Sunday, February 16, 2020

The Sweet Taste of Burning by Paul Andreota (1972): Witchery Weakening

Slim oh-so-Seventies French novel detailing the life and loves of, well, French sophisticates who get mixed up with the supernatural. Savor The Sweet Taste of Burning (Le Piège in French, "The Trap"; this edition from Warner Books, Sept 1974), a mild romantic thriller with witchy undertones. Journo Serge heads to the countryside to investigate occult goings-on and regular old murder at the behest of his scandal-hungry editor—the Golden Age of peasant witchcraft, old boy! There Serge goes looking for the local healer/shaman, Bonafous, but he first meets the man's niece, Teresa, and quelle surprise things slowly start to ooh là là. Cue middle-age crisis for Serge!

Then Serge's wife gets sick, and it's the same type of sickness that had plagued some now-dead folks in the country town where Bonafous and Teresa live, the reason Serge went there in the first place. Could Teresa, in a fit of jealousy and cold hate, cast a spell on her? In this day and age? Unbelievable for modern, sophisticated people to entertain. Carry on like this and you'll soon go completely mad yourself...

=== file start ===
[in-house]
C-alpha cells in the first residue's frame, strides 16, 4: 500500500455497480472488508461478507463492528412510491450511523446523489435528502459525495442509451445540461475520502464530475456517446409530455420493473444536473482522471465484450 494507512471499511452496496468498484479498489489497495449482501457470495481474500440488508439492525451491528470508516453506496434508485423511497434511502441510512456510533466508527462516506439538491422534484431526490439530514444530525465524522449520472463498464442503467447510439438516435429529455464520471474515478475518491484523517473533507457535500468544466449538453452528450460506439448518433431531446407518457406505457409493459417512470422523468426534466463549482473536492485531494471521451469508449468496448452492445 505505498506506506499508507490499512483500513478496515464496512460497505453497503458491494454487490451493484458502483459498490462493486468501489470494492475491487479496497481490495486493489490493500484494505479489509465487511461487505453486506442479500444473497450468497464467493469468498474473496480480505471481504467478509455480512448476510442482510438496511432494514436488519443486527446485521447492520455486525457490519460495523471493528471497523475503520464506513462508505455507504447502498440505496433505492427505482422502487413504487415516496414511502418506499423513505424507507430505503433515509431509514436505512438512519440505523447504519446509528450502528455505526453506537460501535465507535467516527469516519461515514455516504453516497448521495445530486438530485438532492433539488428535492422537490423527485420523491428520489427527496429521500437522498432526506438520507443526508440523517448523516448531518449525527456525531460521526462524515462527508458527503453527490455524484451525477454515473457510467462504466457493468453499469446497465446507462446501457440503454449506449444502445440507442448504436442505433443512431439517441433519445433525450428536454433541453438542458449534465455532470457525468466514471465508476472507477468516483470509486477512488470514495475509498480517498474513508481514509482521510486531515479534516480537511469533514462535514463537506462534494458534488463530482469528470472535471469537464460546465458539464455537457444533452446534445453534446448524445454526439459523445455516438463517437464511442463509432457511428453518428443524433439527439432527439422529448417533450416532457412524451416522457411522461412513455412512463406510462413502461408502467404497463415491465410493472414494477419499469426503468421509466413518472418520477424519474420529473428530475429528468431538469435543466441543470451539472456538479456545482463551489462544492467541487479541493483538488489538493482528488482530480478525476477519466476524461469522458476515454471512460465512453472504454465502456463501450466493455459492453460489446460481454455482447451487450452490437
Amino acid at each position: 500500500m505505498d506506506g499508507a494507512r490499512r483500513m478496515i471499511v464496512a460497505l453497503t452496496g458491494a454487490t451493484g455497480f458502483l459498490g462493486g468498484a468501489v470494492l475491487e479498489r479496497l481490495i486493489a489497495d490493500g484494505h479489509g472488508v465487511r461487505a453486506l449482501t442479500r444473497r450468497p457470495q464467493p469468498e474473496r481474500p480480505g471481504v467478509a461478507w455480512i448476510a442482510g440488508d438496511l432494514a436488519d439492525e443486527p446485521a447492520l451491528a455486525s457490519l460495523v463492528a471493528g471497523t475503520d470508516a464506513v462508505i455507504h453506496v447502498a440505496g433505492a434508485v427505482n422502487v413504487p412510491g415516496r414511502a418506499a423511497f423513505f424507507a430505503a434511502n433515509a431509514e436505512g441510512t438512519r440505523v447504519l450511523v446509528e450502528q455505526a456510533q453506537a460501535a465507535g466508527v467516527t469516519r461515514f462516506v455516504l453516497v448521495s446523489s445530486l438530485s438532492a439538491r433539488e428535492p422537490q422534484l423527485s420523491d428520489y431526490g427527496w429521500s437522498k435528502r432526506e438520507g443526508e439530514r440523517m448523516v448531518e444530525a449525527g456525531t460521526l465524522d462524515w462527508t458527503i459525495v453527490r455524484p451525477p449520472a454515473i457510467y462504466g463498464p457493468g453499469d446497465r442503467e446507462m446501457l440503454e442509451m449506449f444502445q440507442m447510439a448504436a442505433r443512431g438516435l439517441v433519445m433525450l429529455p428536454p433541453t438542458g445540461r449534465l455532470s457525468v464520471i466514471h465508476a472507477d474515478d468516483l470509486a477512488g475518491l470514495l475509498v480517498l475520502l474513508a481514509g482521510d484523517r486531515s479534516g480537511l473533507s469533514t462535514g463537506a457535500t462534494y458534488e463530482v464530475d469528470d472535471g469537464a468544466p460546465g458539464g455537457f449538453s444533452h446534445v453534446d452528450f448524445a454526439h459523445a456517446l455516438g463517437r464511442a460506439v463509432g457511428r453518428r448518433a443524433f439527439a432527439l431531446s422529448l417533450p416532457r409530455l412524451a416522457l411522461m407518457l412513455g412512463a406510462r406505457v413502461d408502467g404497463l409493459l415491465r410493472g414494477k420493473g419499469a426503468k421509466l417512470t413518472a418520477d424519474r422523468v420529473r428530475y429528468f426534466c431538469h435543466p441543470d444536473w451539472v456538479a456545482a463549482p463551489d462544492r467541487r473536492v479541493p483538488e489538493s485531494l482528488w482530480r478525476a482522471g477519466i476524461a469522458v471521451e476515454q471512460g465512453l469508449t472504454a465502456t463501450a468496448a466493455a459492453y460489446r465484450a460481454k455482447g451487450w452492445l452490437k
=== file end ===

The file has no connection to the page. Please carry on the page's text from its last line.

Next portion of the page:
Our author, Paul Andreota (1917-2007), wrote novels of suspense and witchcraft, sez the paperback's bio page, as well as screenplays for French films I've never heard of (decidedly not the arty Truffaut/Godard type) ranging from the 1950s to the 1970s. Looks like he enjoyed himself, seems a regular bon vivant type here:

 Author Andreota
The book reads easily enough, if it's the sort of thing you like, but any comparison to contemporaneous works like The Exorcist or Rosemary's Baby is wildly overstating the case. Much of it reads like an obsessive hard-boiled novel of fatalistic love but with that tinge of the otherworldly, especially the final pages. But it's too little too late.

Although I was intrigued by the idea of a French occult novel, the main reason I bought Sweet Taste was for that sweet cover. Artist Charles Sovek, best known for his work on the early Seventies series Satan Sleuth published by Warner Books (and prominently featured in Paperbacks from Hell!), has a moody model evoking just the right amount of come-hither crazy ("Sometimes at night I'm two people," she tells Serge at one point). Not a terrible book overall, nothing I'd recommend, but you could—and probably do—have books with worse covers in your collection.

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